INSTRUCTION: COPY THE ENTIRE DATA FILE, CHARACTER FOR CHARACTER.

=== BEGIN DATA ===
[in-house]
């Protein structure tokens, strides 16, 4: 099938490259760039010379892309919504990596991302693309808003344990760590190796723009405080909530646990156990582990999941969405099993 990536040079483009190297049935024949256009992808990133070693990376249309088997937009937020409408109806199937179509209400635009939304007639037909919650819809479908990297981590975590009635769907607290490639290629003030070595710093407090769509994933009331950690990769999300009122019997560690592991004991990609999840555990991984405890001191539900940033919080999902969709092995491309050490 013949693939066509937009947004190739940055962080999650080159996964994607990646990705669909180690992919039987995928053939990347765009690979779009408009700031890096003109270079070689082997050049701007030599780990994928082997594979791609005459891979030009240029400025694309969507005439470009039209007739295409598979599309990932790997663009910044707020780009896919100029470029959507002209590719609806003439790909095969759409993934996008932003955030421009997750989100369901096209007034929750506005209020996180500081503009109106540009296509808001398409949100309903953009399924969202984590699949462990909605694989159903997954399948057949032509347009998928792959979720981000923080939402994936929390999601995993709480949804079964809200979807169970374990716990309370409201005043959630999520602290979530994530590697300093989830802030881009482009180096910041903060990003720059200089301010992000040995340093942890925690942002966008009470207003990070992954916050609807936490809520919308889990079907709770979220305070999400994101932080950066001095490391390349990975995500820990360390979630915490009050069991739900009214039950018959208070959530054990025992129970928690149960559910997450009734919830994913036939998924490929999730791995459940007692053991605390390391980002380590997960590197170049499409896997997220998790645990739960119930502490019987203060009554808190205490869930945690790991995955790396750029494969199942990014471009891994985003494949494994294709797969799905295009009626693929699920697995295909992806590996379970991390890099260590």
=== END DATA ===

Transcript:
[in-house]
């Protein structure tokens, strides 16, 4: 099938490259760039010379892309919504990596991302693309808003344990760590190796723009405080909530646990156990582990999941969405099993 990536040079483009190297049935024949256009992808990133070693990376249309088997937009937020409408109806199937179509209400635009939304007639037909919650819809479908990297981590975590009635769907607290490639290629003030070595710093407090769509994933009331950690990769999300009122019997560690592991004991990609999840555990991984405890001191539900940033919080999902969709092995491309050490 013949693939066509937009947004190739940055962080999650080159996964994607990646990705669909180690992919039987995928053939990347765009690979779009408009700031890096003109270079070689082997050049701007030599780990994928082997594979791609005459891979030009240029400025694309969507005439470009039209007739295409598979599309990932790997663009910044707020780009896919100029470029959507002209590719609806003439790909095969759409993934996008932003955030421009997750989100369901096209007034929750506005209020996180500081503009109106540009296509808001398409949100309903953009399924969202984590699949462990909605694989159903997954399948057949032509347009998928792959979720981000923080939402994936929390999601995993709480949804079964809200979807169970374990716990309370409201005043959630999520602290979530994530590697300093989830802030881009482009180096910041903060990003720059200089301010992000040995340093942890925690942002966008009470207003990070992954916050609807936490809520919308889990079907709770979220305070999400994101932080950066001095490391390349990975995500820990360390979630915490009050069991739900009214039950018959208070959530054990025992129970928690149960559910997450009734919830994913036939998924490929999730791995459940007692053991605390390391980002380590997960590197170049499409896997997220998790645990739960119930502490019987203060009554808190205490869930945690790991995955790396750029494969199942990014471009891994985003494949494994294709797969799905295009009626693929699920697995295909992806590996379970991390890099260590």